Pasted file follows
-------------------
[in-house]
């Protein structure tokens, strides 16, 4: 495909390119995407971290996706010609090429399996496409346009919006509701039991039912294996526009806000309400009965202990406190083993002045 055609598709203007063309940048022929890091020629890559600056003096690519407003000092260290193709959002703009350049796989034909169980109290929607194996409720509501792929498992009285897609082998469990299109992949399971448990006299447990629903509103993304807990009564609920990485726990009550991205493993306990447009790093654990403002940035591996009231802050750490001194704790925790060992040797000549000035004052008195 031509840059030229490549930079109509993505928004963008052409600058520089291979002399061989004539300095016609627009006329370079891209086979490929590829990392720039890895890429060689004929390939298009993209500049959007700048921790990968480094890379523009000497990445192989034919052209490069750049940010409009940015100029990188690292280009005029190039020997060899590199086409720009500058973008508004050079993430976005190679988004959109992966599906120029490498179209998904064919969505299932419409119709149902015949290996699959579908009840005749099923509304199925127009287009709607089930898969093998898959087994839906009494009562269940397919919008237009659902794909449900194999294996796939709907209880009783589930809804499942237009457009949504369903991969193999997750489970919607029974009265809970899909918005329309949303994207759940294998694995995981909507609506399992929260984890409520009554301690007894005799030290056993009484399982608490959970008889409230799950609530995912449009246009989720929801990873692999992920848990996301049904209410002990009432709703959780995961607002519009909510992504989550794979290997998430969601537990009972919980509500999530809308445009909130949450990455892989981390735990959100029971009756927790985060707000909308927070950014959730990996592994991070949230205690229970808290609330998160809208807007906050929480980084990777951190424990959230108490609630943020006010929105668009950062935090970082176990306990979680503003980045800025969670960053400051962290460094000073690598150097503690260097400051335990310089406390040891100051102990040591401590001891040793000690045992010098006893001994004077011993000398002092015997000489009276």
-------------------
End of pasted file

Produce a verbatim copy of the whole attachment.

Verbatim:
[in-house]
């Protein structure tokens, strides 16, 4: 495909390119995407971290996706010609090429399996496409346009919006509701039991039912294996526009806000309400009965202990406190083993002045 055609598709203007063309940048022929890091020629890559600056003096690519407003000092260290193709959002703009350049796989034909169980109290929607194996409720509501792929498992009285897609082998469990299109992949399971448990006299447990629903509103993304807990009564609920990485726990009550991205493993306990447009790093654990403002940035591996009231802050750490001194704790925790060992040797000549000035004052008195 031509840059030229490549930079109509993505928004963008052409600058520089291979002399061989004539300095016609627009006329370079891209086979490929590829990392720039890895890429060689004929390939298009993209500049959007700048921790990968480094890379523009000497990445192989034919052209490069750049940010409009940015100029990188690292280009005029190039020997060899590199086409720009500058973008508004050079993430976005190679988004959109992966599906120029490498179209998904064919969505299932419409119709149902015949290996699959579908009840005749099923509304199925127009287009709607089930898969093998898959087994839906009494009562269940397919919008237009659902794909449900194999294996796939709907209880009783589930809804499942237009457009949504369903991969193999997750489970919607029974009265809970899909918005329309949303994207759940294998694995995981909507609506399992929260984890409520009554301690007894005799030290056993009484399982608490959970008889409230799950609530995912449009246009989720929801990873692999992920848990996301049904209410002990009432709703959780995961607002519009909510992504989550794979290997998430969601537990009972919980509500999530809308445009909130949450990455892989981390735990959100029971009756927790985060707000909308927070950014959730990996592994991070949230205690229970808290609330998160809208807007906050929480980084990777951190424990959230108490609630943020006010929105668009950062935090970082176990306990979680503003980045800025969670960053400051962290460094000073690598150097503690260097400051335990310089406390040891100051102990040591401590001891040793000690045992010098006893001994004077011993000398002092015997000489009276």